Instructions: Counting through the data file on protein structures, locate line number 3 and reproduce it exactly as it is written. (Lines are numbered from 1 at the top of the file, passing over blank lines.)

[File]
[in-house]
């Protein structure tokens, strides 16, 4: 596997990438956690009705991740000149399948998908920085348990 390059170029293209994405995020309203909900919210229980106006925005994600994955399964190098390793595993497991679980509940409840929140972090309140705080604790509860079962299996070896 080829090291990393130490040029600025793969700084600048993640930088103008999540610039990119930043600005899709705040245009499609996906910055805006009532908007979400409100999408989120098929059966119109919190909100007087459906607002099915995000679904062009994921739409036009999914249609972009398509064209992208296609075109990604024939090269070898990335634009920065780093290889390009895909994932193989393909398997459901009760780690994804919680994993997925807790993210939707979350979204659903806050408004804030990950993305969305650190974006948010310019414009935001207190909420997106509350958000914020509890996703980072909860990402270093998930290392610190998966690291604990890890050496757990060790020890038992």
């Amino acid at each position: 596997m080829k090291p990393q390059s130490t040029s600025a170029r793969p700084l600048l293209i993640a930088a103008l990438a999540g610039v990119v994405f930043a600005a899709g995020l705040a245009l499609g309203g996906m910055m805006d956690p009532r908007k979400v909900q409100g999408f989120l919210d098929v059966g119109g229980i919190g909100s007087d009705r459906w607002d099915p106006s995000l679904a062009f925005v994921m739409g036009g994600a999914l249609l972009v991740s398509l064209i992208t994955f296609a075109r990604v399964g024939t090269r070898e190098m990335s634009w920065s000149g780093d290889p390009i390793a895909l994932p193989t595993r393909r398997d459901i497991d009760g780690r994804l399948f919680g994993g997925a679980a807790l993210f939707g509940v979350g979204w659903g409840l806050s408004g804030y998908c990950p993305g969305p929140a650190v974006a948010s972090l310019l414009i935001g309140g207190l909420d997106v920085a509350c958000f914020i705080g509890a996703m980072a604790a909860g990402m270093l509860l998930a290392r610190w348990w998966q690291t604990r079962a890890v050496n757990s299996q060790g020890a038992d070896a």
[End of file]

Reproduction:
């Amino acid at each position: 596997m080829k090291p990393q390059s130490t040029s600025a170029r793969p700084l600048l293209i993640a930088a103008l990438a999540g610039v990119v994405f930043a600005a899709g995020l705040a245009l499609g309203g996906m910055m805006d956690p009532r908007k979400v909900q409100g999408f989120l919210d098929v059966g119109g229980i919190g909100s007087d009705r459906w607002d099915p106006s995000l679904a062009f925005v994921m739409g036009g994600a999914l249609l972009v991740s398509l064209i992208t994955f296609a075109r990604v399964g024939t090269r070898e190098m990335s634009w920065s000149g780093d290889p390009i390793a895909l994932p193989t595993r393909r398997d459901i497991d009760g780690r994804l399948f919680g994993g997925a679980a807790l993210f939707g509940v979350g979204w659903g409840l806050s408004g804030y998908c990950p993305g969305p929140a650190v974006a948010s972090l310019l414009i935001g309140g207190l909420d997106v920085a509350c958000f914020i705080g509890a996703m980072a604790a909860g990402m270093l509860l998930a290392r610190w348990w998966q690291t604990r079962a890890v050496n757990s299996q060790g020890a038992d070896a």